In Summary
  • Inconsistencies in majority of the 47 county governments' records made it difficult to confirm the accuracy and completeness of the expenditures.
  • Some counties did not present some documents for audit verification contrary to the law, auditor says.

Taxpayers risk losing billions of shillings in the counties due to the huge variations recorded between the Integrated Financial Management and Information System (Ifmis) and statements of their financial transactions.

In the 2016 county audit reports, Auditor-General Edward Ouko noted that the inconsistencies in majority of the 47 county governments' records made it difficult to confirm the accuracy and completeness of the expenditures.

VERIFICATION

“Documents were not presented for audit verification contrary to the law,” Mr Ouko said in the reports tabled in the Senate.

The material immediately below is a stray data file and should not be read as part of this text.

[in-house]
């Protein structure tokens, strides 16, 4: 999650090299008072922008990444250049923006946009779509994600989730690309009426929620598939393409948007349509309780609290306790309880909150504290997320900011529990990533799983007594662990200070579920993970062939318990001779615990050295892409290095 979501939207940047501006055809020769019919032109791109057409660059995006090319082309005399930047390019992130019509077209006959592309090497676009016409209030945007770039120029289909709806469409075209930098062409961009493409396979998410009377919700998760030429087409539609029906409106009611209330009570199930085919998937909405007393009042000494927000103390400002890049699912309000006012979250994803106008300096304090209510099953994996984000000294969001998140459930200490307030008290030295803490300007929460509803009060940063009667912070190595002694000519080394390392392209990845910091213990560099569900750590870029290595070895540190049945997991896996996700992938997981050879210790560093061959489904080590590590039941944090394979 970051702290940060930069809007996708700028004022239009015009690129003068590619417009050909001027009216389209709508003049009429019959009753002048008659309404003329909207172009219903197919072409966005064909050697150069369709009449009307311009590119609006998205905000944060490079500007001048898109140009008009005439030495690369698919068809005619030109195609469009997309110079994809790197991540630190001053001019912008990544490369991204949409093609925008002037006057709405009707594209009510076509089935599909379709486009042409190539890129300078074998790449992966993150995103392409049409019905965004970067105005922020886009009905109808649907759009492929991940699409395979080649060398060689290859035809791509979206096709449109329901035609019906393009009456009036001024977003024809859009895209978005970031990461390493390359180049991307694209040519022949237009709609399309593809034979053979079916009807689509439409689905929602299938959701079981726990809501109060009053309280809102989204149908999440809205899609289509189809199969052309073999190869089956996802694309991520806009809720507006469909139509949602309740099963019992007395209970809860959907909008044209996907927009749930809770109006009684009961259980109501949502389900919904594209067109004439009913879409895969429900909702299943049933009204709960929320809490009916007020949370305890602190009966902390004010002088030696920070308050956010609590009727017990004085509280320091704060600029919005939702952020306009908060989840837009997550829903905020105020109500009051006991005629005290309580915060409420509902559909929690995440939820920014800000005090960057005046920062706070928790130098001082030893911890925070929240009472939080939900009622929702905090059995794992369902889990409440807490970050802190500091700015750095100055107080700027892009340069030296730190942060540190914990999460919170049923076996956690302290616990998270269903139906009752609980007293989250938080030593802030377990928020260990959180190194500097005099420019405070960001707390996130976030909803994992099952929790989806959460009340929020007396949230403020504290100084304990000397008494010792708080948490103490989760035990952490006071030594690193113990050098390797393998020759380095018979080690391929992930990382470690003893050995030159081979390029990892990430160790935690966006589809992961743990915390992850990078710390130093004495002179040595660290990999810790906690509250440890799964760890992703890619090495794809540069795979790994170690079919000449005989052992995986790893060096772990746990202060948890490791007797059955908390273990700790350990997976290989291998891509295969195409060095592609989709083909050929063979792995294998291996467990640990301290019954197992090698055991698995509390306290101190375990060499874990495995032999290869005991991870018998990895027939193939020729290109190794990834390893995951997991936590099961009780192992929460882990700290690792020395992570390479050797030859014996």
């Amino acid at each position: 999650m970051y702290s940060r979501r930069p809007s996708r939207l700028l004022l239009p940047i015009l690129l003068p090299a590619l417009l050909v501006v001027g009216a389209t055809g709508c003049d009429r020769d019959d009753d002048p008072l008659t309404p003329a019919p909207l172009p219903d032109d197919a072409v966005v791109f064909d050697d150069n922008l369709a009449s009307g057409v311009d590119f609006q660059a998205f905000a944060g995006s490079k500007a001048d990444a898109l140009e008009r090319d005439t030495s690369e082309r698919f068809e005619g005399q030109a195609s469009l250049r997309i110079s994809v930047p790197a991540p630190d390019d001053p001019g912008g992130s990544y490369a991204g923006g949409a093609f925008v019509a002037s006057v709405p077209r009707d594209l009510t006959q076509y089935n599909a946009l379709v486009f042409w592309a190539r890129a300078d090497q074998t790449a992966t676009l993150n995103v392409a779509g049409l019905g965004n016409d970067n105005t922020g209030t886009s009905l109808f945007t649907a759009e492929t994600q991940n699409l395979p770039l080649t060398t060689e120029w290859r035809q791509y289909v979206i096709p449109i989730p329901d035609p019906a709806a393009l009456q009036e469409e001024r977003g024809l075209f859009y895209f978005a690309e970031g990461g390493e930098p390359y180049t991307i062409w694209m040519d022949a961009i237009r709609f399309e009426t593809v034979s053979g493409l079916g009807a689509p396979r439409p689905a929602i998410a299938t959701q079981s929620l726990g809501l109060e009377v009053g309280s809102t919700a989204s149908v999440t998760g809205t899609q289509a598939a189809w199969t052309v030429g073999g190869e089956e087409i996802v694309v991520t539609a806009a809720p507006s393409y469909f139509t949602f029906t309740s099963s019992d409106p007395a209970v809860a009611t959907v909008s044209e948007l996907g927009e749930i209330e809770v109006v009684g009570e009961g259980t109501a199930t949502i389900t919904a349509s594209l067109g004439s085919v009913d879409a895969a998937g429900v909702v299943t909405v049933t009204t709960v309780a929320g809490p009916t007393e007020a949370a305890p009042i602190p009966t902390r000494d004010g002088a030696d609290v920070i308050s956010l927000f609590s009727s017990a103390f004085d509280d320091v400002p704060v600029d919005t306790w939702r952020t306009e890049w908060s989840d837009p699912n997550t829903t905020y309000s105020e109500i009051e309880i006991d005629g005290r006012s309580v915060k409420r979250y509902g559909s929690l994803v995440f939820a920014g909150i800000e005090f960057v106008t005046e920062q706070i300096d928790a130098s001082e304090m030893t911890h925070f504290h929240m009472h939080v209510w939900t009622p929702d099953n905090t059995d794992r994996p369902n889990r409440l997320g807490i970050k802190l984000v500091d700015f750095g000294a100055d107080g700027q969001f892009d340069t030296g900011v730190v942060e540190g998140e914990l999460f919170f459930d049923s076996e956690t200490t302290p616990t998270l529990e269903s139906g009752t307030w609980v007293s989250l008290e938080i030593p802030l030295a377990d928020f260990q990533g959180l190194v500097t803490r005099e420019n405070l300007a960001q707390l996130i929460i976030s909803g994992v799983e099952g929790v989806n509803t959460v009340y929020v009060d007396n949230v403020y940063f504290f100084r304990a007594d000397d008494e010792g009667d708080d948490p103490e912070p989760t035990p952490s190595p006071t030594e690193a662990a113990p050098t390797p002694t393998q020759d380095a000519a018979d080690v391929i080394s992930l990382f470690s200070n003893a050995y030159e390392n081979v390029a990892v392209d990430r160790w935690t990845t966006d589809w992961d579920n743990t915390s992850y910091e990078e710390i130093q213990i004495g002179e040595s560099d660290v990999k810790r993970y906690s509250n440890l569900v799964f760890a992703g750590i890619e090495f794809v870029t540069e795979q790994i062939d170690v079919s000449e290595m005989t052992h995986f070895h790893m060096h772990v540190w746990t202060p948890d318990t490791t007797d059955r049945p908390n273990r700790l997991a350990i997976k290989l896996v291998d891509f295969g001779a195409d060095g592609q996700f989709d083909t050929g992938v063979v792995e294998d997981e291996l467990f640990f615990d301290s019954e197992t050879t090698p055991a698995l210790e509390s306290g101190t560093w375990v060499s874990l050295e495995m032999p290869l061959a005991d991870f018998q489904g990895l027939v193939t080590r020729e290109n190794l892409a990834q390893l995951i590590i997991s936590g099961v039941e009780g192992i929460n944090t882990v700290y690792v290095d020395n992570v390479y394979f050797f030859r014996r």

The Public Procurement and Disposal Act requires the county accounting officer to maintain a filing system with clear links between procurement and expenditure files to facilitate an audit trail.

Government institutions are required to carry out manual transactions and update the Ifmis accordingly, but this has not been the case as expenditures in the counties have always been done manually under the guise that the “system is slow or not working.”

For instance, the Lamu County Government had discrepancies amounting to Sh5 billion in financial statements and Ifmis.

STATEMENTS

The county also failed to prepare Ifmis bank reconciliation statements.

“The management did not prepare bank reconciliation statements for all the bank accounts under the Ifmis system as required by the National Treasury and the Public Sector Accounting Standards Board,” the auditor said of Lamu County Government.

“Instead, bank reconciliations were prepared from balances recorded in the manual cash books, which did not capture all the payment transactions in both recurrent and development vote.”

Baringo, Kajiado, Nandi, Narok, Siaya and Tharaka-Nithi counties were also cited among those that recorded discrepancies.

Mr Jerome Ochieng’, the director of Ifmis, said using the financial system should be made mandatory at the national and county level before any transaction is approved and made.

RECORDS

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